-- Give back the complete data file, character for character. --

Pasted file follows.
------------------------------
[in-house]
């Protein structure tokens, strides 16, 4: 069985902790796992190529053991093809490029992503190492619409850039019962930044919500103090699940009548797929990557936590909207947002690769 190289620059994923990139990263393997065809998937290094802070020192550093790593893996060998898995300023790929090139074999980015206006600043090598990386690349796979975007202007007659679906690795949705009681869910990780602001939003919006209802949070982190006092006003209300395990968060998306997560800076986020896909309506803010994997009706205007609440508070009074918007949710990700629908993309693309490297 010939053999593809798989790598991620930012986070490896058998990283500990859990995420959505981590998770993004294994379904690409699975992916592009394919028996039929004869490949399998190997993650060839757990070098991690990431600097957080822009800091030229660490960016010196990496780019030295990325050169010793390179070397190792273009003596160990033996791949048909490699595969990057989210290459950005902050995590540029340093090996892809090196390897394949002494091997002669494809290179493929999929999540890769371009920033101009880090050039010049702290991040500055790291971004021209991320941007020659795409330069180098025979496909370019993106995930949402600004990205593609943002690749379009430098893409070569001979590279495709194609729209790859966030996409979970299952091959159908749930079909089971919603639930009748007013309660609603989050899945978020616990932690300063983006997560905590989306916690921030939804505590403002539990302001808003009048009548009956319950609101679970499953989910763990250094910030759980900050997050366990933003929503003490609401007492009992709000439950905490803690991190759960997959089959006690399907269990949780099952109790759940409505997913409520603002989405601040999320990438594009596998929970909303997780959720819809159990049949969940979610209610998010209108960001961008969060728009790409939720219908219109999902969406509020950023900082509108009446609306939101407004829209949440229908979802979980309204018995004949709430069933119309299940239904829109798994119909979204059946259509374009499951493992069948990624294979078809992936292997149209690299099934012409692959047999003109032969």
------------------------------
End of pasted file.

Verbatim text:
[in-house]
């Protein structure tokens, strides 16, 4: 069985902790796992190529053991093809490029992503190492619409850039019962930044919500103090699940009548797929990557936590909207947002690769 190289620059994923990139990263393997065809998937290094802070020192550093790593893996060998898995300023790929090139074999980015206006600043090598990386690349796979975007202007007659679906690795949705009681869910990780602001939003919006209802949070982190006092006003209300395990968060998306997560800076986020896909309506803010994997009706205007609440508070009074918007949710990700629908993309693309490297 010939053999593809798989790598991620930012986070490896058998990283500990859990995420959505981590998770993004294994379904690409699975992916592009394919028996039929004869490949399998190997993650060839757990070098991690990431600097957080822009800091030229660490960016010196990496780019030295990325050169010793390179070397190792273009003596160990033996791949048909490699595969990057989210290459950005902050995590540029340093090996892809090196390897394949002494091997002669494809290179493929999929999540890769371009920033101009880090050039010049702290991040500055790291971004021209991320941007020659795409330069180098025979496909370019993106995930949402600004990205593609943002690749379009430098893409070569001979590279495709194609729209790859966030996409979970299952091959159908749930079909089971919603639930009748007013309660609603989050899945978020616990932690300063983006997560905590989306916690921030939804505590403002539990302001808003009048009548009956319950609101679970499953989910763990250094910030759980900050997050366990933003929503003490609401007492009992709000439950905490803690991190759960997959089959006690399907269990949780099952109790759940409505997913409520603002989405601040999320990438594009596998929970909303997780959720819809159990049949969940979610209610998010209108960001961008969060728009790409939720219908219109999902969406509020950023900082509108009446609306939101407004829209949440229908979802979980309204018995004949709430069933119309299940239904829109798994119909979204059946259509374009499951493992069948990624294979078809992936292997149209690299099934012409692959047999003109032969």